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The art of applying new off-payroll working rules

Michelle Perry Michelle Perry

April 2020 may seem a long way off, but if you’re running a large or medium-sized business affected by new off-payroll working rules announced in last year's Autumn Budget, you’ll need all the time available to make sure you’re ready.

Applying off-payroll working rules (commonly known as IR35) is far from straightforward. Since they were amended to include the public sector in April 2017, our experience supporting these organisations means we know just how much work is involved for you to review your current practices, take action and communicate with the people involved.

What are the new rules?

Introduced in 2000, IR35 requires individuals who work like employees but contract via another company to pay similar taxes to other employees. 

From 6 April 2020, large and medium-sized businesses in the private sector will need to decide whether the rules apply to their engagement with individuals who work through their own personal service company or other third party.

A key issue, which muddies the water significantly, is that there is no statutory definition for determining whether an individual is an employee or self-employed, and no formal definition of a personal service company (PSC), either in tax legislation or provided by HMRC.

Draft legislation was published on 11 July 2019 that includes details on the process businesses will need to put in place for providing 'status determination statements' to workers and on the dispute resolution process.

Who needs to take action?

There’s no doubt that these new rules have far-reaching implications for thousands of organisations, particularly those operating in the construction and IT sectors. For many businesses the engagement of contractors is increasingly common as a flexible way to manage their workforce.

And it’s not just an issue for HR. If your organisation is affected you will need to bring together a multi-disciplinary team comprising senior managers or directors from HR, finance, procurement and legal to work closely together to minimise potential commercial and reputational risk as well as ensure future compliance.

What do you need to consider right now?

  • Bring together your multi-disciplinary team for an initial meeting to review and assess your current contracted workers position. It may sound odd, but some businesses - particularly those using agencies or other third parties - may not be aware of the employment status of their contractors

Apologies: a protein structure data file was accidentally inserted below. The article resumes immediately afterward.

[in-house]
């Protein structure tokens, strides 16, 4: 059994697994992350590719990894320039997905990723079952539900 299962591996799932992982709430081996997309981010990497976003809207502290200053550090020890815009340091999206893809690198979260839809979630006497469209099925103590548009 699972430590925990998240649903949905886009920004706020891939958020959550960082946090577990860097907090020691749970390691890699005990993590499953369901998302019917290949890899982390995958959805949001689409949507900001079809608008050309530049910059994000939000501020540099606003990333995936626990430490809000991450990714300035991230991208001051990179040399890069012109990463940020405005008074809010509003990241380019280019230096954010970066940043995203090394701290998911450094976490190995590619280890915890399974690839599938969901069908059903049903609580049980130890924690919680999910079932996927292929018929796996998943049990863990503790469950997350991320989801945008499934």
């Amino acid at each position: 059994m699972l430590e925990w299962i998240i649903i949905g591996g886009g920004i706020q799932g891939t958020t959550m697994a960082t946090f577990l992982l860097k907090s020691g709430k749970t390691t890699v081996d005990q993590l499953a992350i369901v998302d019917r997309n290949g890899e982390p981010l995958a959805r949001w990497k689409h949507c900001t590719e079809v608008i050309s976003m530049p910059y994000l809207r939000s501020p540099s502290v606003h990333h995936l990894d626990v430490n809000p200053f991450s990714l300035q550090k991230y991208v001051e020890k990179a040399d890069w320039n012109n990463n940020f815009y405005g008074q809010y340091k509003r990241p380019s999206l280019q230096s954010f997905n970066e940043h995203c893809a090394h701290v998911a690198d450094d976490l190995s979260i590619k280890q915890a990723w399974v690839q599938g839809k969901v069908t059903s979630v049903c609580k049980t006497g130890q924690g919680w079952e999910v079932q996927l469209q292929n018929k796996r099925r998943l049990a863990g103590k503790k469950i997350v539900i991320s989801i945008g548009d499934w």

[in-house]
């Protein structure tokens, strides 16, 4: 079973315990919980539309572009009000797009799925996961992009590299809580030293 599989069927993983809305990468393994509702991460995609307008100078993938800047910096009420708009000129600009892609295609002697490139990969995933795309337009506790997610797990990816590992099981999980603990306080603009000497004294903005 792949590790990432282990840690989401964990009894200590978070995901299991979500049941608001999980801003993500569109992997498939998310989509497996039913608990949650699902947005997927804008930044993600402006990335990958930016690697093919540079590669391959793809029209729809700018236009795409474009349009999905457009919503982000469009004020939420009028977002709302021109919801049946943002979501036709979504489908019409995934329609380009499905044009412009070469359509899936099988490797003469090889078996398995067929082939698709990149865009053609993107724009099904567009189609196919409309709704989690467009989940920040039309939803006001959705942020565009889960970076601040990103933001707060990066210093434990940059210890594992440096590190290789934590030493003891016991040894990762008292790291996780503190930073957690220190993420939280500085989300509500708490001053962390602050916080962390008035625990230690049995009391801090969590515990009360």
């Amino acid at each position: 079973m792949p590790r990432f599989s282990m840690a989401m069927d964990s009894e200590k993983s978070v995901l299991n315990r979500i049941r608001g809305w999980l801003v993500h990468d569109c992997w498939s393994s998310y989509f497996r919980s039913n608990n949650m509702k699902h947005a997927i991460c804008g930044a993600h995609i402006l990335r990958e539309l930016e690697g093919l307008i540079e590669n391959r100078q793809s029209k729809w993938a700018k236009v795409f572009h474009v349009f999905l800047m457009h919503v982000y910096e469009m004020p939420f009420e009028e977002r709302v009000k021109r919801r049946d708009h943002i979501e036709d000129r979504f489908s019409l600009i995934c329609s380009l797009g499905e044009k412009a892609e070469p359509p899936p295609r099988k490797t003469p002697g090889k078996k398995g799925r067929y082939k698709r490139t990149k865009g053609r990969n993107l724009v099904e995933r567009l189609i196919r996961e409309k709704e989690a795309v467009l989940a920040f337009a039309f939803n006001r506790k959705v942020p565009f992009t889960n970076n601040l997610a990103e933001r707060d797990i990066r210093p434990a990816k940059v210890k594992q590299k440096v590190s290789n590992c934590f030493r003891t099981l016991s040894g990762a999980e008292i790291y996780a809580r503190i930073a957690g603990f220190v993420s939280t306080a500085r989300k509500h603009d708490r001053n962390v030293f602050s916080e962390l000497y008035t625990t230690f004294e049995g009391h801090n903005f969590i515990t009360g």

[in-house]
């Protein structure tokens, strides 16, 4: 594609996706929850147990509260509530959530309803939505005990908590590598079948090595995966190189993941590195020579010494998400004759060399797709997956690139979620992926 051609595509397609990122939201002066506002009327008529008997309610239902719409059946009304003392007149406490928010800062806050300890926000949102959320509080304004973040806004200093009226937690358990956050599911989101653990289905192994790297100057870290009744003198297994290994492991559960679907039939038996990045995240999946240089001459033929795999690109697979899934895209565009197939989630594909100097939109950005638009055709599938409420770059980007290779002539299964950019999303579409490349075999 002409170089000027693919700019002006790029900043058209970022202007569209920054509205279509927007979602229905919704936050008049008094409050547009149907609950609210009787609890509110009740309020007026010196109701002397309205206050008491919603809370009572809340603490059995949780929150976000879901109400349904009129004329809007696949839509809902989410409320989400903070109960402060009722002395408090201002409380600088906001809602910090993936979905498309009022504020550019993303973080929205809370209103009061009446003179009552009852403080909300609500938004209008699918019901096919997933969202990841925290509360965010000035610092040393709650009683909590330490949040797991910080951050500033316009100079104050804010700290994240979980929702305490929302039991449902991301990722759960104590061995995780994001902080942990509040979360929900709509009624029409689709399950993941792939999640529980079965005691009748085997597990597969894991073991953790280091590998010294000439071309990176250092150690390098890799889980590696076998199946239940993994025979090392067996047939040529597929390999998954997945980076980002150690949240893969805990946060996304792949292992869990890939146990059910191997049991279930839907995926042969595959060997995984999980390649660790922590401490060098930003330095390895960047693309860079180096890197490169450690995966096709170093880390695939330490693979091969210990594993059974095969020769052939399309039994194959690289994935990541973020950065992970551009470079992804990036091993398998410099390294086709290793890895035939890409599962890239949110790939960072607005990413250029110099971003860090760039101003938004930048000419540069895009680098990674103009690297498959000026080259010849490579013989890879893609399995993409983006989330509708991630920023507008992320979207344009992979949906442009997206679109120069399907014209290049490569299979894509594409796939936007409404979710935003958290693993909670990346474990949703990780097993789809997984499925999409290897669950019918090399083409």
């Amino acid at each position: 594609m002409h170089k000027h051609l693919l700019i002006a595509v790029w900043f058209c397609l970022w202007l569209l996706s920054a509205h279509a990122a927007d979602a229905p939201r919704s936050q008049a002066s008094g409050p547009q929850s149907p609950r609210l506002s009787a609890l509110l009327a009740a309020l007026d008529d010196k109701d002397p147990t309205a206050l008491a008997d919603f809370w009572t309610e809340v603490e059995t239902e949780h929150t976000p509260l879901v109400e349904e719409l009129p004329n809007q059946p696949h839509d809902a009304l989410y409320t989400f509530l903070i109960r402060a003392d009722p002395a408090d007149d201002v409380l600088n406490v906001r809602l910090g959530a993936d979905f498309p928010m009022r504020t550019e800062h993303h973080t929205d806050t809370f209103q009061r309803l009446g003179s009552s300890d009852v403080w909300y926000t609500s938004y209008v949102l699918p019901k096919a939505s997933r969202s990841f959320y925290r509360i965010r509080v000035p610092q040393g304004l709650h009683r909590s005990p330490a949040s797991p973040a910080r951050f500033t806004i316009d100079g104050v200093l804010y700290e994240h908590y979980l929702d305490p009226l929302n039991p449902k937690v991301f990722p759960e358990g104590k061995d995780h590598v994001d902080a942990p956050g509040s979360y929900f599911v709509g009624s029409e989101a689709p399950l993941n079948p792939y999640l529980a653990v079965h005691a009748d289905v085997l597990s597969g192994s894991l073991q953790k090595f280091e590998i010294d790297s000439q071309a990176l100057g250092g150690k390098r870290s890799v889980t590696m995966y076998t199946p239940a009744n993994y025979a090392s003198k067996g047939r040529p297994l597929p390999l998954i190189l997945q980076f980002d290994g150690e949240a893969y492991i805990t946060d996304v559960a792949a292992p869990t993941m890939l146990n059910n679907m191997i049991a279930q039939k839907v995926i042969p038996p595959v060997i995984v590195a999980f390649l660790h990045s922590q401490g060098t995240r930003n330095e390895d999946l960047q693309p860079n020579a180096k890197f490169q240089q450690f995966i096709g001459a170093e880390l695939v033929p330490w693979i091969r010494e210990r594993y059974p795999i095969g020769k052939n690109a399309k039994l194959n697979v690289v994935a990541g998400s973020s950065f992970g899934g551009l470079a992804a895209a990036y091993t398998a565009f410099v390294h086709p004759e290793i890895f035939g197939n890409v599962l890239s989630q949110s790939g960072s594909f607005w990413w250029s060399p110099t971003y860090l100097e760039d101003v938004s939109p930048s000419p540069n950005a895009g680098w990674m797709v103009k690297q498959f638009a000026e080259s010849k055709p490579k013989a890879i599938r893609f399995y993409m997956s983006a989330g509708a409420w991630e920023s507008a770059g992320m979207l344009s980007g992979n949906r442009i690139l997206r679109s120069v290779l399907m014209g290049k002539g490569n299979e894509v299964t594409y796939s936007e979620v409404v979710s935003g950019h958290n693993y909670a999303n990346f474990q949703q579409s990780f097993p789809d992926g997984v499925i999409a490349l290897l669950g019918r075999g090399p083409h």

• Conduct an in-depth 'IR35 Readiness Check' that will examine factors including a review of all your contractors, establishing their employment status; identifying your “at risk” population; assigning responsibilities to members of your multi-disciplinary team; updating on-boarding and procurement systems and calculating the costs of alternative engagement methods
  • Possibly implement a separate payroll to manage your contractor population.

How can we help?

We have developed a five step plan to assist businesses in not only preparing for the legislative change but establishing a system to manage the on-going requirements.

We can help with everything from preparing IR35 readiness checks, financial modelling, supporting transition arrangements and staff training, right through to preparing and submitting statutory returns.

Our Employment status tool uses artificial intelligence to assess and monitor your contractors, and can be used as an alternative to HMRC's CEST (Check Employment Status for Tax) tool.

Having argued several cases with HMRC, we are up to date on all the relevant case law as well as current HMRC thinking, resulting in a database of knowledge that can benefit organisations navigating their way through this minefield.

Get in touch with Michelle Perry or your local employment tax expert to discuss how we can help.

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